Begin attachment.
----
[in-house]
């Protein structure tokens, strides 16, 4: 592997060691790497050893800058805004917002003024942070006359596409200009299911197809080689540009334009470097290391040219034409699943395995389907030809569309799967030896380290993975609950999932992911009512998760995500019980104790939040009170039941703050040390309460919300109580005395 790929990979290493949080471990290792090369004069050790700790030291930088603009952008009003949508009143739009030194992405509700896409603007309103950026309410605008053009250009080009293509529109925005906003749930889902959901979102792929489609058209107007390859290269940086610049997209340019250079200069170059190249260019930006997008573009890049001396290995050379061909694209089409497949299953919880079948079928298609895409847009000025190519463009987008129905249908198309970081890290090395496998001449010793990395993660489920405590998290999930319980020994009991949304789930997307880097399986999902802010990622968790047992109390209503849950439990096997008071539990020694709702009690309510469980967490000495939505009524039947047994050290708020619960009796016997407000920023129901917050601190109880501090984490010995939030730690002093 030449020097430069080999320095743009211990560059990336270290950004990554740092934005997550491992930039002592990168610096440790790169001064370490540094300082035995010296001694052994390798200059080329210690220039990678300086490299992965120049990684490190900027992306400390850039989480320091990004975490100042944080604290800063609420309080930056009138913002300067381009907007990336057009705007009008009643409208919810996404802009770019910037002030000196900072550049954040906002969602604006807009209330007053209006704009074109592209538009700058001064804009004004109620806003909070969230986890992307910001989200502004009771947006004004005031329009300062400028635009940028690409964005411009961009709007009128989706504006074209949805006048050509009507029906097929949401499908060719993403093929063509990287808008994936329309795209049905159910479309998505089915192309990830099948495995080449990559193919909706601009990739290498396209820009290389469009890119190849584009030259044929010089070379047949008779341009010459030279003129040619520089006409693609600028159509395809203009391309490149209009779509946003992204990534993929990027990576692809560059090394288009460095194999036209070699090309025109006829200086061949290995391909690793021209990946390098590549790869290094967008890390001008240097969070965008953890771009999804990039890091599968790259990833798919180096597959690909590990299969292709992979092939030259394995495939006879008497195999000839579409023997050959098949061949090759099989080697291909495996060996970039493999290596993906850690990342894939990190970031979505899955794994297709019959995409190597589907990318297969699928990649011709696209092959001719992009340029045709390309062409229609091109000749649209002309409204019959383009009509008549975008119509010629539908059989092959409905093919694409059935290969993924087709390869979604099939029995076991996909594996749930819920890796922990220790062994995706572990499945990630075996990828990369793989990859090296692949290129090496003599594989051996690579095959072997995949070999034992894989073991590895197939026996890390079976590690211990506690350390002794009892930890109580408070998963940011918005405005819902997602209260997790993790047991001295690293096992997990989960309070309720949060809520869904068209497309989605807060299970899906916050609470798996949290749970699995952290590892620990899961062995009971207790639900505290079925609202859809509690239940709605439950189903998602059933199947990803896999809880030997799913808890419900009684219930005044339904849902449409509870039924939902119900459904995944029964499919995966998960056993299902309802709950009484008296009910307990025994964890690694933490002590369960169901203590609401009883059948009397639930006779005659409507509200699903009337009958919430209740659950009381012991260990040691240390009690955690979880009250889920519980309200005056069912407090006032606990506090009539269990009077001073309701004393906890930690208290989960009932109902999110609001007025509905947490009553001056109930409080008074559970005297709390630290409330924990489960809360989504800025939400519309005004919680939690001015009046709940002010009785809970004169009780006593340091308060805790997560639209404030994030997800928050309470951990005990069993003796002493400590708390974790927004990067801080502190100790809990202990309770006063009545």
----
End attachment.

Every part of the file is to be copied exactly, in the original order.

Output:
[in-house]
């Protein structure tokens, strides 16, 4: 592997060691790497050893800058805004917002003024942070006359596409200009299911197809080689540009334009470097290391040219034409699943395995389907030809569309799967030896380290993975609950999932992911009512998760995500019980104790939040009170039941703050040390309460919300109580005395 790929990979290493949080471990290792090369004069050790700790030291930088603009952008009003949508009143739009030194992405509700896409603007309103950026309410605008053009250009080009293509529109925005906003749930889902959901979102792929489609058209107007390859290269940086610049997209340019250079200069170059190249260019930006997008573009890049001396290995050379061909694209089409497949299953919880079948079928298609895409847009000025190519463009987008129905249908198309970081890290090395496998001449010793990395993660489920405590998290999930319980020994009991949304789930997307880097399986999902802010990622968790047992109390209503849950439990096997008071539990020694709702009690309510469980967490000495939505009524039947047994050290708020619960009796016997407000920023129901917050601190109880501090984490010995939030730690002093 030449020097430069080999320095743009211990560059990336270290950004990554740092934005997550491992930039002592990168610096440790790169001064370490540094300082035995010296001694052994390798200059080329210690220039990678300086490299992965120049990684490190900027992306400390850039989480320091990004975490100042944080604290800063609420309080930056009138913002300067381009907007990336057009705007009008009643409208919810996404802009770019910037002030000196900072550049954040906002969602604006807009209330007053209006704009074109592209538009700058001064804009004004109620806003909070969230986890992307910001989200502004009771947006004004005031329009300062400028635009940028690409964005411009961009709007009128989706504006074209949805006048050509009507029906097929949401499908060719993403093929063509990287808008994936329309795209049905159910479309998505089915192309990830099948495995080449990559193919909706601009990739290498396209820009290389469009890119190849584009030259044929010089070379047949008779341009010459030279003129040619520089006409693609600028159509395809203009391309490149209009779509946003992204990534993929990027990576692809560059090394288009460095194999036209070699090309025109006829200086061949290995391909690793021209990946390098590549790869290094967008890390001008240097969070965008953890771009999804990039890091599968790259990833798919180096597959690909590990299969292709992979092939030259394995495939006879008497195999000839579409023997050959098949061949090759099989080697291909495996060996970039493999290596993906850690990342894939990190970031979505899955794994297709019959995409190597589907990318297969699928990649011709696209092959001719992009340029045709390309062409229609091109000749649209002309409204019959383009009509008549975008119509010629539908059989092959409905093919694409059935290969993924087709390869979604099939029995076991996909594996749930819920890796922990220790062994995706572990499945990630075996990828990369793989990859090296692949290129090496003599594989051996690579095959072997995949070999034992894989073991590895197939026996890390079976590690211990506690350390002794009892930890109580408070998963940011918005405005819902997602209260997790993790047991001295690293096992997990989960309070309720949060809520869904068209497309989605807060299970899906916050609470798996949290749970699995952290590892620990899961062995009971207790639900505290079925609202859809509690239940709605439950189903998602059933199947990803896999809880030997799913808890419900009684219930005044339904849902449409509870039924939902119900459904995944029964499919995966998960056993299902309802709950009484008296009910307990025994964890690694933490002590369960169901203590609401009883059948009397639930006779005659409507509200699903009337009958919430209740659950009381012991260990040691240390009690955690979880009250889920519980309200005056069912407090006032606990506090009539269990009077001073309701004393906890930690208290989960009932109902999110609001007025509905947490009553001056109930409080008074559970005297709390630290409330924990489960809360989504800025939400519309005004919680939690001015009046709940002010009785809970004169009780006593340091308060805790997560639209404030994030997800928050309470951990005990069993003796002493400590708390974790927004990067801080502190100790809990202990309770006063009545």